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Erik ten Hag: ‘It’s the difference between a manager and a human being’

Erik ten Hag is still flush from the training activities and San Diego sunshine as he sits down with reporters after the final session of Manchester United’s pre-season tour to the United States.

He is also beaming because news has just emerged that United will complete their third signing of the summer, striker Rasmus Hojlund from Atalanta, to go with goalkeeper Andre Onana and midfielder Mason Mount, ticking off the three positions prioritised at the end of last season.

In a room overlooking the pitches at the University of California San Diego, facilities United have predominantly called home on this four-match trip, Ten Hag opens up on how important recruitment is to his chances of success as well as a variety of other pressing topics ahead of his second season as United manager.

The Athletic details what he said and the context around it.

What kind of football can we expect from United next season?

“I think it’s not so much different from last season, but we want to do it better. In every moment of the game, we have to improve. 

“What fits this team is transition, both ways. When you want to have a good attacking transition, you need very good pressing. That’s key, and so we work a lot on that, on moments where we are compact. From compactness, we press the opponent and that can be in different levels on the pitch. But we have to play proactive defending — and once we have the ball we have to keep the ball, or go on a transition.”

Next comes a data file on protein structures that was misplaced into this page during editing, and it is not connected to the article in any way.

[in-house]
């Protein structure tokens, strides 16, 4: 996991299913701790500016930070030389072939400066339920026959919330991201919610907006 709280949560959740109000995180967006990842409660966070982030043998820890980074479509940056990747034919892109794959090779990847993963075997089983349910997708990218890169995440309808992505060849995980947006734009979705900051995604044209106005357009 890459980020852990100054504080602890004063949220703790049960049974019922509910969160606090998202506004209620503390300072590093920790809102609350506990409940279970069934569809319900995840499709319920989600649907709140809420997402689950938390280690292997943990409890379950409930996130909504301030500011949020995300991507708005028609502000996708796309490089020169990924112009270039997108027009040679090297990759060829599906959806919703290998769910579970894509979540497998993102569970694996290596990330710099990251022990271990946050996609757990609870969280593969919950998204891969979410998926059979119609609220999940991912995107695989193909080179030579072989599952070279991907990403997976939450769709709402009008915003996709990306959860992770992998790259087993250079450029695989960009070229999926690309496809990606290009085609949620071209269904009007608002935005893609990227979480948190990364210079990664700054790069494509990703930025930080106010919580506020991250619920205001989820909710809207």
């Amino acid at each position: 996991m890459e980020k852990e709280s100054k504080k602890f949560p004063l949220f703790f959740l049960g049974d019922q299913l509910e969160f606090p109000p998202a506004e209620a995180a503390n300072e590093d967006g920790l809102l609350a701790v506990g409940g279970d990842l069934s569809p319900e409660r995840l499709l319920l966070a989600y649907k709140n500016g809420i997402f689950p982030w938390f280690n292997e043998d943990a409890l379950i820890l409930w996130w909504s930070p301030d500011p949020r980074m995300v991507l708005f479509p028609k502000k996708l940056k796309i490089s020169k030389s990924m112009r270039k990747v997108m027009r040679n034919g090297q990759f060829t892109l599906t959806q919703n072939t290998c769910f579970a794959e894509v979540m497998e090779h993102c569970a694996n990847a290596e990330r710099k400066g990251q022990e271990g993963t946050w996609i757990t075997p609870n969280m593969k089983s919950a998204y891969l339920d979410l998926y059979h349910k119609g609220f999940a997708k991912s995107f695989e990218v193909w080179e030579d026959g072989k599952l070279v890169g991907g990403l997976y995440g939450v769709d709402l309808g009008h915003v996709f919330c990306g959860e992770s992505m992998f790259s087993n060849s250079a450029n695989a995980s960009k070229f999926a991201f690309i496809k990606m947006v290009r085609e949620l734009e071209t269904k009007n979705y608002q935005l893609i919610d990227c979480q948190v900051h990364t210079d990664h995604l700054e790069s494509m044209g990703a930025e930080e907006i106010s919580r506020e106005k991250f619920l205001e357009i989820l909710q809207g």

Ten Hag saying “what fits this team” is an indication of his pragmatism as a manager. While he has underlying principles, he will tweak specific details depending on the players available to him. It also seems he is making a nod to United’s historical association with counter-attacking football.

He wants to press high and the signings of Mount and Hojlund match this. Onana, meanwhile, opens more possibilities for “proactive defending” due to his comfort with the ball at his feet and advanced starting position. United’s defenders should be able to step up with greater confidence.

Onana’s forward-thinking was clear against Real Madrid in Houston on Wednesday and fellow goalkeeper Tom Heaton was instructed to do the same against Borussia Dortmund in Las Vegas last night. At a United attacking corner, Harry Maguire, Victor Lindelof and Diogo Dalot urged Heaton forward from his box to the centre circle.

Mount’s work off the ball for Chelsea and England was one of the main reasons Ten Hag brought him in, and having only turned 20 years old in February, Hojlund, a player with athleticism, can be sculpted to the Dutchman’s desires at centre-forward.

United have agreed a deal to sign Hojlund (Photo: Emilio Andreoli/Getty Images)

Ten Hag was also asked whether this style is partly why United did not move for Harry Kane. Ten Hag’s diplomacy allowed room for his clear admiration of the Tottenham Hotspur striker and England captain. “I don’t talk about players in other clubs. I have to respect the club and respect the player. I think especially Harry Kane, I have huge respect because he is a great striker, one of the best ever. Maybe he can even be the best striker ever in the Premier League.”